What I think you need to realize is that the computer behind your PHP script can “remember” the values you create in your model or business logic. That is what variables in PHP are for! You then use your view to take any of the “remembered” data from the model/ business logic and render it in your HTML (template) files. You basically pass the data through the computer to the view, which is also manipulated according to your code and through the computer. In fact, this is what PHP’s core principle is and what it was meant to do from its inception. Add dynamic data to HTML.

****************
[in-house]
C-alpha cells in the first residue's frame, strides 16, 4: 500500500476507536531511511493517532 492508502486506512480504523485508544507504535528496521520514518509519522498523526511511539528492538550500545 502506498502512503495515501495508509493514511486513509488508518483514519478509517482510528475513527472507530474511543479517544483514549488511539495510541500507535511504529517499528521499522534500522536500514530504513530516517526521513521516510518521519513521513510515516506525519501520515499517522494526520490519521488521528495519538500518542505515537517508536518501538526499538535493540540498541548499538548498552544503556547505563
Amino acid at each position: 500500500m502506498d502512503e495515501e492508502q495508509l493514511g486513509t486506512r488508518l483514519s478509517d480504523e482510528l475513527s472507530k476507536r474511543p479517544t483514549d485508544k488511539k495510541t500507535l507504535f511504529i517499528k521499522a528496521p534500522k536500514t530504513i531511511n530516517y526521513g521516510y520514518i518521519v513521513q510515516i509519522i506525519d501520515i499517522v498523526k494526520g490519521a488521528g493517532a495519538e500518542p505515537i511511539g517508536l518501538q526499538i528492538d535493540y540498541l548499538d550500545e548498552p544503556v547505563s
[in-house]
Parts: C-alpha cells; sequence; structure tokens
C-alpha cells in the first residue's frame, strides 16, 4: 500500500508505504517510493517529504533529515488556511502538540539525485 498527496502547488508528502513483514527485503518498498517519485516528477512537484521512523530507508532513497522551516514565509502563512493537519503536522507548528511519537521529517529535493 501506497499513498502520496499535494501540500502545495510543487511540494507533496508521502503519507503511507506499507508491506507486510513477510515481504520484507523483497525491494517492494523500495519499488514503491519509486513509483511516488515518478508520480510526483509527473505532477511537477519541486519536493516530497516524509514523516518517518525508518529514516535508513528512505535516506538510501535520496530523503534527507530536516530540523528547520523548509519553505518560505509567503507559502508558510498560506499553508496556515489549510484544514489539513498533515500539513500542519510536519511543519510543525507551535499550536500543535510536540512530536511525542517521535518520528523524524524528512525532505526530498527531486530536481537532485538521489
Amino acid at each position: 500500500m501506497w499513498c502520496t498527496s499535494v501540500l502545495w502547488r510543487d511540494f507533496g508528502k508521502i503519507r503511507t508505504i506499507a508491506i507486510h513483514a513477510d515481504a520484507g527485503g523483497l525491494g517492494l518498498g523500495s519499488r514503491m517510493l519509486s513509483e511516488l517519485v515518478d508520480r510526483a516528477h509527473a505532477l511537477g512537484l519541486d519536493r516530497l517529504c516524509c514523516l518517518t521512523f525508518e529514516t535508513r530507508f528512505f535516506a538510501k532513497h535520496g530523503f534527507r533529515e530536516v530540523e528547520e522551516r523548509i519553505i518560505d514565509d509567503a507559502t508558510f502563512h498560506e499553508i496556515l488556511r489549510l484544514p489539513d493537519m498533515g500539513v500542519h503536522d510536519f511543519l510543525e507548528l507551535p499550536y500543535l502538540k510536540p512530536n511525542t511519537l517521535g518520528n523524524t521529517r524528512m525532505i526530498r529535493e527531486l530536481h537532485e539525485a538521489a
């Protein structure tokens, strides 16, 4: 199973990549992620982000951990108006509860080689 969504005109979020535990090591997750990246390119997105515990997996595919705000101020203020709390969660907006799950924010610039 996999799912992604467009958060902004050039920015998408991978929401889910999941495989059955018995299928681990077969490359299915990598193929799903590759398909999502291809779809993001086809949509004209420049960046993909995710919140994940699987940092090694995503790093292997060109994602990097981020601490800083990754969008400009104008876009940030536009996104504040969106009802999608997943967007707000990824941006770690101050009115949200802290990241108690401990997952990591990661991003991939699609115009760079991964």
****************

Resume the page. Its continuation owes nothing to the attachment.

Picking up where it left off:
Edit: I realize my reply might sound a bit, um…dumbed down, which isn’t my intention. But, I think somehow you are missing a fundamental understanding of what you can do with PHP and I realize my answer doesn’t point that out very well. The other gents here did a better job. What you might want to study is the MVC architecture pattern. https://en.wikipedia.org/wiki/Model–view–controller
You should distinguish business logic and view logic.
Business logic is “what to do to create/retrieve data” and view logic is “how to format that data for viewing”.
So the first one should be placed inside controller while second one goes to templates (views).
It’s absolutely OKAY to have loops and conditions inside your view file until they serve only for output purposes (building table rows, hiding or showing blocks etc).